As a rule, burnishing produces an even, black to black-brown surface coating on objects made from ferrous materials (cast iron, unalloyed and alloyed steel) in order to give the workpieces an attractive appearance and increase their resistance to corrosion, while largely maintaining their dimensional accuracy.
The objects are dipped in a boiling (130-140 °C) alkali-oxidising solution. The process is carried out in the Rohde factory in Göttingen.
|Characteristics and Composition of Burnishing|
|Preferred applications||To increase resistance to corrosion while preponderant maintaining dimensional stability in the steel machine parts|
|Approximate chemical composition||Iron (II-III)-oxide|
|Weight per unit area||approx. 4.5-6.5 g/m2|
|Inherent colour of the protective layer||brown-black – black, depends among other things on the quality of the material and surface treatment|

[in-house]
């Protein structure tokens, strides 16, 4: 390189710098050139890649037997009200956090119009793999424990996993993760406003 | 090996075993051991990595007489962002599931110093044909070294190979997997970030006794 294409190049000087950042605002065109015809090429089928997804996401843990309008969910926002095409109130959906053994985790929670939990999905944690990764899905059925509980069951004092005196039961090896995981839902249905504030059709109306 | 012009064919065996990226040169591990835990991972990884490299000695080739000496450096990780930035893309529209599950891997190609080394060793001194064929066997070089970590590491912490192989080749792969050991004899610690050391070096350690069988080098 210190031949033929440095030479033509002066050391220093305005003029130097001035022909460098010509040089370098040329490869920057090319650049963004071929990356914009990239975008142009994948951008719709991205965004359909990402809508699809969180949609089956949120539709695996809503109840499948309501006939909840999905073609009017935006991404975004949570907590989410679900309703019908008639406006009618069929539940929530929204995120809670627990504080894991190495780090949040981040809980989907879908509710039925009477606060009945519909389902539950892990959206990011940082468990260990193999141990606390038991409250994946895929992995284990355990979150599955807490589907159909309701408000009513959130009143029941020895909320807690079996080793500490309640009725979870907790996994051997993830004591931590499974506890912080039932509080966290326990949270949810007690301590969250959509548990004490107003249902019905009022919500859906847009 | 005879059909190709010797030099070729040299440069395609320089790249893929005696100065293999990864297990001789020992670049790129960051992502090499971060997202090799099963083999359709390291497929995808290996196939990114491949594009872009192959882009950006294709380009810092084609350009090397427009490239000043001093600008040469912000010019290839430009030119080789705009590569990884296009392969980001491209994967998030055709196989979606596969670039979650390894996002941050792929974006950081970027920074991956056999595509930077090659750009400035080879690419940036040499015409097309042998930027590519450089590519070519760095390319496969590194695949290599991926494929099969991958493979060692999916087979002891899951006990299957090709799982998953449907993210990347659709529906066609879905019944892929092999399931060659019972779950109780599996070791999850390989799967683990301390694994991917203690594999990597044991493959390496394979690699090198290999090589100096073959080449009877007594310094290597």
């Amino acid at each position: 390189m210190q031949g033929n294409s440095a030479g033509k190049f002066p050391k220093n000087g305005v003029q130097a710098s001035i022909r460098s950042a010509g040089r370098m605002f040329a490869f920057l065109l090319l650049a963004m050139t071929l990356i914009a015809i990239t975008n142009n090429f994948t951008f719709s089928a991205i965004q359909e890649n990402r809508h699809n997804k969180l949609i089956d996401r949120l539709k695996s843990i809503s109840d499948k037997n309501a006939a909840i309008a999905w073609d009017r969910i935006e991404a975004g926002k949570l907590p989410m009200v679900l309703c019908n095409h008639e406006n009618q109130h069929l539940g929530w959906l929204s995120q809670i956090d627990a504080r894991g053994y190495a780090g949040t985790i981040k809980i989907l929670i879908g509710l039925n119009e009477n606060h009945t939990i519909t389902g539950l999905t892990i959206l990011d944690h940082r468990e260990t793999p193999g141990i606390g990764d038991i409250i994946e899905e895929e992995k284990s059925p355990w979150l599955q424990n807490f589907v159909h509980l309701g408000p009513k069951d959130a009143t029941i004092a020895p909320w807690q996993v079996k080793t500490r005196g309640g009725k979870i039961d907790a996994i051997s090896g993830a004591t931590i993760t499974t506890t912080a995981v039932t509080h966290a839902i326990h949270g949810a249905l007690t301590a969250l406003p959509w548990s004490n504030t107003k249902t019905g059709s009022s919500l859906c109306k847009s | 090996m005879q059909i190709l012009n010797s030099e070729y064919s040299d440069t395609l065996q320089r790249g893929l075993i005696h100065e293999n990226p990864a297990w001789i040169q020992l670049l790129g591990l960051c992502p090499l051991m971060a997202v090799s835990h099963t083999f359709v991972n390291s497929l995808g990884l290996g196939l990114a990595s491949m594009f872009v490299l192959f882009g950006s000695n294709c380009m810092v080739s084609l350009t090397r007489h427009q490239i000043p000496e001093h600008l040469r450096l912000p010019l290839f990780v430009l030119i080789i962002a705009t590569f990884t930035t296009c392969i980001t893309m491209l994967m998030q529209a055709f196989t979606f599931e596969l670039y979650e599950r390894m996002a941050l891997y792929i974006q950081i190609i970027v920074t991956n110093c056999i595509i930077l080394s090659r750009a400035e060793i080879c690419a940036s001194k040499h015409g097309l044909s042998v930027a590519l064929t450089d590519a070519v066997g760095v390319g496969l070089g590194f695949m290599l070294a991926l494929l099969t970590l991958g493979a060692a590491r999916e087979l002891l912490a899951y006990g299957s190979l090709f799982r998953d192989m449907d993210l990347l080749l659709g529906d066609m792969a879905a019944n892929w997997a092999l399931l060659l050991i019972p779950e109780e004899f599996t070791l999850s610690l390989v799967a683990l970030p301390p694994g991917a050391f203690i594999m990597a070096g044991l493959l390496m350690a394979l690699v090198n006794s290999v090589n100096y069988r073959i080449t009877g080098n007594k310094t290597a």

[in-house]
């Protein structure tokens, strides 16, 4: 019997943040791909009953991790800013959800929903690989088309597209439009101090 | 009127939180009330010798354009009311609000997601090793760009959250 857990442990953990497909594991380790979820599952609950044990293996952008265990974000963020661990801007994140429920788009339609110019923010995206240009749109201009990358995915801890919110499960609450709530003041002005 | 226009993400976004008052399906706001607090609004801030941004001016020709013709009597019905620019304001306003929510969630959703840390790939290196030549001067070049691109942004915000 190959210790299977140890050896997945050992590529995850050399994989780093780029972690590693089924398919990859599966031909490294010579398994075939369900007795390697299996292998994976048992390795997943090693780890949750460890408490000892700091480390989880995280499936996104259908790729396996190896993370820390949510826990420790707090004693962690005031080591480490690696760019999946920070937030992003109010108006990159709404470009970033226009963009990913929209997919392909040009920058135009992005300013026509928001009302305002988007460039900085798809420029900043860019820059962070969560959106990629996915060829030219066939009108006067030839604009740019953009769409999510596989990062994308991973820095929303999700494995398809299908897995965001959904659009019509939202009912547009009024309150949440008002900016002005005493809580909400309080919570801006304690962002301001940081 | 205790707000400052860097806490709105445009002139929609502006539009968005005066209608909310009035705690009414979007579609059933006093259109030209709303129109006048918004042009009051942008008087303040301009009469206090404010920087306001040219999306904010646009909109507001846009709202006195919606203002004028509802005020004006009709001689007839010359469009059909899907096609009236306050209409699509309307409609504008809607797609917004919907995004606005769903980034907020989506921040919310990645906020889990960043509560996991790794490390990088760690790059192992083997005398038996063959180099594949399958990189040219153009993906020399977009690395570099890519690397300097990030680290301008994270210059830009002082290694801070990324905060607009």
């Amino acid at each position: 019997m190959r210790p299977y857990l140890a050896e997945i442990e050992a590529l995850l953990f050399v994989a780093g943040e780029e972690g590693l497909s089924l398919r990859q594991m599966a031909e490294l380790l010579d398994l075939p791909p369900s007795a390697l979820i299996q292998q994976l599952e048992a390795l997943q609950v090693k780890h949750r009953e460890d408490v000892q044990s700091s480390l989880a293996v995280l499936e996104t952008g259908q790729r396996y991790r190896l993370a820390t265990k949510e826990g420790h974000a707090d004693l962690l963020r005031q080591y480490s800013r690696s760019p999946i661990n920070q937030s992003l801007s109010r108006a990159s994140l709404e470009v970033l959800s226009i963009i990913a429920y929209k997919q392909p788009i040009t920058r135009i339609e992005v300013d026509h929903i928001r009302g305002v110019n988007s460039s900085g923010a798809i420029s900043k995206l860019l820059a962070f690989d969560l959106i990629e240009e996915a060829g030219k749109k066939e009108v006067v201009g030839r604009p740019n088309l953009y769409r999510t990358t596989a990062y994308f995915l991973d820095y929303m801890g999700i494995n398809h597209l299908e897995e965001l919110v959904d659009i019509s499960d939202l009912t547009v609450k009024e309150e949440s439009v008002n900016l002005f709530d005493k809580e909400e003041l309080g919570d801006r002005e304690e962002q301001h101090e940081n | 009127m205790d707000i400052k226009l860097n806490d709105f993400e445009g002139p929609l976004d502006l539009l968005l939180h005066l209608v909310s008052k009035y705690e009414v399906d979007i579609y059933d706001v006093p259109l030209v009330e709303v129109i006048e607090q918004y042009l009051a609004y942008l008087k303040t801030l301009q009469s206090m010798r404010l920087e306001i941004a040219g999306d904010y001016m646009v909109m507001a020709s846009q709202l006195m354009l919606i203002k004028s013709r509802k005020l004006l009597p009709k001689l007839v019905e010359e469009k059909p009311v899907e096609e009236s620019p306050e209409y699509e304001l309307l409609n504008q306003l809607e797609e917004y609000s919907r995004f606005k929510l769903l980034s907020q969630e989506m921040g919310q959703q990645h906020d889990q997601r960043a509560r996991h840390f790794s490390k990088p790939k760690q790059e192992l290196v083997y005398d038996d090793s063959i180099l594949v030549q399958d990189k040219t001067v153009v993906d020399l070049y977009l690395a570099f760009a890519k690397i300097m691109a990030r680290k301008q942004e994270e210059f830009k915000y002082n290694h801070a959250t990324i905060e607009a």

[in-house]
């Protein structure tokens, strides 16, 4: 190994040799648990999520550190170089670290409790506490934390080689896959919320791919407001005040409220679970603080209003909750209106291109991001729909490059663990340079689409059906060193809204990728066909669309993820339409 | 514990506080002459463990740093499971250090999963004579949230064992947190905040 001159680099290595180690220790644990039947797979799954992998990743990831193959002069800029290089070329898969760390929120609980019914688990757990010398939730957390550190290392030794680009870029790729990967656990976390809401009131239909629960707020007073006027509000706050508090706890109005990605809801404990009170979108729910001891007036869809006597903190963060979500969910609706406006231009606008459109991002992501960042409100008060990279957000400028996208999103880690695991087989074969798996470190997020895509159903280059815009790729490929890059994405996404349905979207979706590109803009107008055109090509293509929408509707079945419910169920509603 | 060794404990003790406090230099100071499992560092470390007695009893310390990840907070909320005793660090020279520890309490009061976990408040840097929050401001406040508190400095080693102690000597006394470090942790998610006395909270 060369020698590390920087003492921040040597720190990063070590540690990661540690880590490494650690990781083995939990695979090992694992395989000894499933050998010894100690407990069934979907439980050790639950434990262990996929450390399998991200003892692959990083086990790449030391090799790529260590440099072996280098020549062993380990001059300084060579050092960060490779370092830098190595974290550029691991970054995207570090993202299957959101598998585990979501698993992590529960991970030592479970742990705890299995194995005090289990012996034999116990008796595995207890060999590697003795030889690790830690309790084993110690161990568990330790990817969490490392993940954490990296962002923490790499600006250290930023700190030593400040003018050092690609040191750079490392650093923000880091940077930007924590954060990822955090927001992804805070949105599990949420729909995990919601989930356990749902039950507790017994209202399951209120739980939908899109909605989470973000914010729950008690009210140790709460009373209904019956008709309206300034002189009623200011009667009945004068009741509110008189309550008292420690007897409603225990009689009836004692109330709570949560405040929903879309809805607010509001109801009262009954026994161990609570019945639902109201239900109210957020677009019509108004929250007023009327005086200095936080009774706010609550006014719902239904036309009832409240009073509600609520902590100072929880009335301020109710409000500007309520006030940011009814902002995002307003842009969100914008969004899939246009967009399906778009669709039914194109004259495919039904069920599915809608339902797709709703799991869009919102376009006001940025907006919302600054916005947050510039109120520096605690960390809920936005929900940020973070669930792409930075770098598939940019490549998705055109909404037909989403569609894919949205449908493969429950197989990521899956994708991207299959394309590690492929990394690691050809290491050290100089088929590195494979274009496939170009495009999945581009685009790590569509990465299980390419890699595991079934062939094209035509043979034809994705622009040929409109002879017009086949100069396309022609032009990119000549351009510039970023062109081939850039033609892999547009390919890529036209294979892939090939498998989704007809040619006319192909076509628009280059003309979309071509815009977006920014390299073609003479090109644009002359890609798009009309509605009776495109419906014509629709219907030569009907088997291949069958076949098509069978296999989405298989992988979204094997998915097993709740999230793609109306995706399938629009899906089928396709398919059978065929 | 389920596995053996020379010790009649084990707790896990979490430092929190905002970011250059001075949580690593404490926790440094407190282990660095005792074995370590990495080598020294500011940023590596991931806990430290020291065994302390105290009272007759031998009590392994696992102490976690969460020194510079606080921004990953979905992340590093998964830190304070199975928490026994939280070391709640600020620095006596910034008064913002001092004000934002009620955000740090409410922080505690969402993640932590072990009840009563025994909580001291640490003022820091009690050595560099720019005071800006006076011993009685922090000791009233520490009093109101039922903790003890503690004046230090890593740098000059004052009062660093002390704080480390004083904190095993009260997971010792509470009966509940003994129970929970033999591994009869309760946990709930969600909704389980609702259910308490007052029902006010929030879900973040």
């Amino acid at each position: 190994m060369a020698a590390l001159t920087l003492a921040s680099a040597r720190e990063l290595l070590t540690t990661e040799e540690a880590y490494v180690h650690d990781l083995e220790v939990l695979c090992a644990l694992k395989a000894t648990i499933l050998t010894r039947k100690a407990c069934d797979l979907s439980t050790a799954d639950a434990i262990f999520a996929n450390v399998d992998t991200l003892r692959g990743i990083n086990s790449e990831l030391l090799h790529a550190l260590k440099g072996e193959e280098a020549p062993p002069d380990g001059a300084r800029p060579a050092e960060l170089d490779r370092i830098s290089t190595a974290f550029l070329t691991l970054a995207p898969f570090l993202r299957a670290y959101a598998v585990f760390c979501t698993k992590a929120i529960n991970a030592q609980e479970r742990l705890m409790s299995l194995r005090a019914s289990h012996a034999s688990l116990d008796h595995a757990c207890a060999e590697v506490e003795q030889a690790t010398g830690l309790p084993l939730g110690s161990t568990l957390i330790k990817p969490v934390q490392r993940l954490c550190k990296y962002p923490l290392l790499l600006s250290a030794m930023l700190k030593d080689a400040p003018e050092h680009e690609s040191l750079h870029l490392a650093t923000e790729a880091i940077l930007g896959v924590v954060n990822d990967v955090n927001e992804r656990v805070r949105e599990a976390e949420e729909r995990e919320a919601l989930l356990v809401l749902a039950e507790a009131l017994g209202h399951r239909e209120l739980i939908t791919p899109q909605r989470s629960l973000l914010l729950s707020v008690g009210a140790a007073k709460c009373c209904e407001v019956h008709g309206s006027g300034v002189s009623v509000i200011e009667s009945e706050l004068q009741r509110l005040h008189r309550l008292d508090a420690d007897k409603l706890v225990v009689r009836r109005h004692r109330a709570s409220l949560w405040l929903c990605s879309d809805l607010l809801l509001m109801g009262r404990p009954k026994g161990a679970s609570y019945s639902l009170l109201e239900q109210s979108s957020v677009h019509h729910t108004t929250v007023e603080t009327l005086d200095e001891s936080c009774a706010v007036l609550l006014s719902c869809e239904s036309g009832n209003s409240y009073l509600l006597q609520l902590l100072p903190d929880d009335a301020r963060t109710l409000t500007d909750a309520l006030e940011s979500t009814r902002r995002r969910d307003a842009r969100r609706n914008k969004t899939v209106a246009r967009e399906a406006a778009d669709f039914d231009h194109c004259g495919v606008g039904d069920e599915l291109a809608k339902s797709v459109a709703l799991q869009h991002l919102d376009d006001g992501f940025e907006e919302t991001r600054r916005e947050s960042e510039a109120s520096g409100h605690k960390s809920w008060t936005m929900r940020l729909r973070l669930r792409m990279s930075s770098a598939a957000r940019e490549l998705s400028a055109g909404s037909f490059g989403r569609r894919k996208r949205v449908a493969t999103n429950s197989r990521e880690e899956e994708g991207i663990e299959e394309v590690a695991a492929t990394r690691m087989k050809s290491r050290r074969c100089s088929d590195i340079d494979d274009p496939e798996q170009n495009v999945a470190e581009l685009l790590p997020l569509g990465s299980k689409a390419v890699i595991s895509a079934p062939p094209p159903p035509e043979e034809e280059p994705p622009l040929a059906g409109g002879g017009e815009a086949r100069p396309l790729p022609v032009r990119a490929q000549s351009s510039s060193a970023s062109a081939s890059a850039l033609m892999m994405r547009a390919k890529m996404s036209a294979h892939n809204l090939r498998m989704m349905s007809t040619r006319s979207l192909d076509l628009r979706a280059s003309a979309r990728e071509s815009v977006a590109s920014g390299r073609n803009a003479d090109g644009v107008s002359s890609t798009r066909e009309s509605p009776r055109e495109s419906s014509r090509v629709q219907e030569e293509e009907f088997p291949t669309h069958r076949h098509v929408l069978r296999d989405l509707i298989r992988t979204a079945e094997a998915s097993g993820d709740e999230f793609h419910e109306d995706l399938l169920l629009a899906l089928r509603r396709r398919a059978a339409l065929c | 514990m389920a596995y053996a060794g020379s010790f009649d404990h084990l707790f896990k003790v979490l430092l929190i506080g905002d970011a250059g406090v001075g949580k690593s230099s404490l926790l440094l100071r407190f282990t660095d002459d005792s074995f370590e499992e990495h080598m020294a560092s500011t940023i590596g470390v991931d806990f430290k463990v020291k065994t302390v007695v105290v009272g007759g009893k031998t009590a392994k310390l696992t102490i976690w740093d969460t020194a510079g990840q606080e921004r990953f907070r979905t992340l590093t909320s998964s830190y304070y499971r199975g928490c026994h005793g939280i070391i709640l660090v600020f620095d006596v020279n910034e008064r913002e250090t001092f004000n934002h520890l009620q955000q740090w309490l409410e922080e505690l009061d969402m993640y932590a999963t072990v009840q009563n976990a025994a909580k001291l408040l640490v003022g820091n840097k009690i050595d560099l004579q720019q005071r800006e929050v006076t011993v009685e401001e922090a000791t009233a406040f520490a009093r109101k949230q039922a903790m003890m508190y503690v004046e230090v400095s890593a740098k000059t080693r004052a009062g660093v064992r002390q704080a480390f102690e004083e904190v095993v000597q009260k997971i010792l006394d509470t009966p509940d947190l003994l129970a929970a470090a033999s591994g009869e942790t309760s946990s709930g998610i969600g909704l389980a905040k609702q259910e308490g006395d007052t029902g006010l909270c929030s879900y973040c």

|Adhesion||very good, deformation stability|
|Resistance to corrosion, subsequent treatment||approx. 24-48 h in condensation water constant atmosphere; not recommendable for parts with high exposure to corrosive factors.If there is no additional lacquer or similar coating, the items are usually oiled as subsequent treatment.|
|See also DIN 50 938 for further details|
|Maximum workable size of item|
|Burnishing of machine parts||1000||350||350|